It is further objected that the answer being duly verified, it was erroneous to strike out the first defence as sham; but the Code makes no distinction, on the subject of striking out, between answers which are and those which are not verified, and there is none in principle. If an answer clearly appears to be sham, the spirit of the Code in relation to pleadings requires it should be stricken out, notwithstanding it has been verified in the usual form. Cases may and do frequently arise where the proof of the falsity of a verified answer is so strong that the answer should not be allowed to stand, without a special affidavit stating the particular matters relied on in the support of it.
Another objection to the order in respect to the first defence is, that the defendant was entitled to have the material issues formed by the defence, tried by a jury, and that it could not lawfully be tried against his consent on ex parte affidavits. This objection, if available in this case, might equally be made to orders striking out affirmative defences forming material issues, and would be fatal to the section above mentioned of the Code, and the entire practice as to striking out false or sham answers. The true answer to the objection is, that the right of the defendant to a trial by jury depended upon there being a real issue to be tried; that the court had power to determine whether there was such an issue, or whether the apparent issue was fictitious and sham, not to try the issue if there was not one in truth as well as in form; and that the order decides, on most satisfactory proof supporting it, that the defence was destitute of truth and substance, and presented no real issue. Such an authority over the pleadings is of the same nature with the power to require a verification of the pleadings as a condition of their admissibility. If the court may refuse to allow an answer, unless first verified, it may strike out an answer after it has been made, unless the defendant will verify it. So it may, on apparent proof of the falsity of a verified answer, strike it out, unless further verified in a more special and particular manner. The exercise of this power, in either case, is not a trial of an issue; nor more so in one case than in the other. It is an indispensable power to the protection and maintenance of the character of the court, and the proper administration of justice.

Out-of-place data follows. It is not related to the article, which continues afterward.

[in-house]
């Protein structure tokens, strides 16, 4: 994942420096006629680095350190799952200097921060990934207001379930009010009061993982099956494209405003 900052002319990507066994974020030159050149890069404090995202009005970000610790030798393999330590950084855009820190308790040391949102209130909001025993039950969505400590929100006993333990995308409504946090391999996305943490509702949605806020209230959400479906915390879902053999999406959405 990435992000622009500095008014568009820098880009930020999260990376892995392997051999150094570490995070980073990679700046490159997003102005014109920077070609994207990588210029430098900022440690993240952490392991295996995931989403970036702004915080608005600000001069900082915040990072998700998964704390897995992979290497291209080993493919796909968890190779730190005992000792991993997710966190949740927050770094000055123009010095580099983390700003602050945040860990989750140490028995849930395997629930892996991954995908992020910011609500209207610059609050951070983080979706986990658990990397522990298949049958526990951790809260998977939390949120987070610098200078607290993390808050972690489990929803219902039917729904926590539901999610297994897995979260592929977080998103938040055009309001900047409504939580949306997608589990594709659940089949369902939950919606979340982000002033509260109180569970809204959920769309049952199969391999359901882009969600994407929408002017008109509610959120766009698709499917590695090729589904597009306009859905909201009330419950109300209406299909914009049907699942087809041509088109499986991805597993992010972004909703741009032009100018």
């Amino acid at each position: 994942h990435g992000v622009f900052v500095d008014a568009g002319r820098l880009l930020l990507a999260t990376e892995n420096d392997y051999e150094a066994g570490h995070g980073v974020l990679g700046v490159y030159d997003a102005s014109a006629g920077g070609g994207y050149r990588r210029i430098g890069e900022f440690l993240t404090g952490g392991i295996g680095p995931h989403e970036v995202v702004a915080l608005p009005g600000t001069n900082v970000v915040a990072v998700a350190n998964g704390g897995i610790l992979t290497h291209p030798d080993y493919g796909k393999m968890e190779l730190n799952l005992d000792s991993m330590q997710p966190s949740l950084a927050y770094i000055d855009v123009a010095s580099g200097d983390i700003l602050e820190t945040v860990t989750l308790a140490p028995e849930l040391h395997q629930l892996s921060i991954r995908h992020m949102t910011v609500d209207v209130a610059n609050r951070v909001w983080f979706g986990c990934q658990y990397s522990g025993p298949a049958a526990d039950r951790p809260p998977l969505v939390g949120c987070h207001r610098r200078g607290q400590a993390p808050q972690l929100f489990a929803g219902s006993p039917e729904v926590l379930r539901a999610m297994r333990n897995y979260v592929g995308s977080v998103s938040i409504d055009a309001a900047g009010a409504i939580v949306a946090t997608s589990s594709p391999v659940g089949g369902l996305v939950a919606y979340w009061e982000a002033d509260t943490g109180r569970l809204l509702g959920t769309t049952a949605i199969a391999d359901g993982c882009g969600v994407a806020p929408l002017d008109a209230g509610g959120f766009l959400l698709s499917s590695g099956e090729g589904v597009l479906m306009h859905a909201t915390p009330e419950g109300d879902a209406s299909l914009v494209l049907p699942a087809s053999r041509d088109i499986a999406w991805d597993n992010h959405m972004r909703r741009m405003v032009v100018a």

This power should be carefully exercised, and not extended beyond its just limits, as above mentioned. It is a power simply to inquire whether there is in fact any question to be tried, and if there is not, but the defence is a plain fiction, to strike out the fictitious defence. When a defendant, on a motion to strike out his defence as sham, supports it by an affidavit stating specially the grounds of it, he cannot, as a general rule, be deprived of the benefit of a trial of it in the ordinary mode: a case for striking out does not exist.
It cannot now be objected for the first time, that the complaint should have alleged that the drafts were made for the moneys deposited after the moneys became due and subject to drafts according to the terms of the deposits; and besides, upon the statements in the complaint, the plaintiff had a cause of action, under the last clause of the bond, for the amount recovered.
The second and third defences are, in substance, that the canal board could not lawfully designate an individual banker, by the name which he has adopted to designate his funds and business, to receive canal tolls and take security for his accounting and paying over to the state the moneys received. The question raised by these defences is of no importance and wholly frivolous in regard to this case, if, whatever view might be taken of it, the state might, without further legislation, enforce the security by action. That the state might, under the authority of existing laws, maintain an action on the security is, I think, very clear. Assuming that the canal board had no authority to make the designation, it was not expressly prohibited by law, and the board merely exceeded its powers. The security was at most only voidable at the election of the state; it was not subject to be impeached by the defendants. The act of the board was not illegal as a criminal violation of duty, and the case is not within the terms, reason or spirit of the general rule making void all transactions prohibited by law. ( State of New York v. The City of Buffalo, 2 Hill, 434.)
But, although the two defences were frivolous, they could not properly be stricken out on that ground. Entire defences, unless sham or irrelevant, cannot be thus disposed of. The remedy provided by the Code for such a case is by demurrer or a motion, under section 247, for judgment on the complaint and answer, on account of the frivolousness of the latter. It was the remedy given by that section the court below, at special term, designed to apply, as appears by the opinion on the decision of the motion. The clause of the order striking out the last two defences arose doubtless from some mistake, but it has worked no prejudice.
There does not appear to be any good objection to uniting in a single motion an application to have one or more defences stricken out as sham, and an application for judgment on remaining defences as frivolous. The practice is calculated to save expense and delay; it can work no embarrassment or injustice, and I think it should be not only allowed but encouraged.
Having now considered all the questions in the case, the conclusion is that the order under review should be modified, by allowing the second and third defences to remain in the answer, and overruling the same as frivolous; and that otherwise the order and judgment in the action be affirmed, with costs.
All the judges concurred, except that DENIO and HARRIS, Js., dissented from so much of the opinion as affirms the power to strike out an averment controverting a material allegation in the complaint, and put their judgment on the ground that the first defence incorporating, by reference, other statements of the answer put nothing material in issue, and the others were frivolous.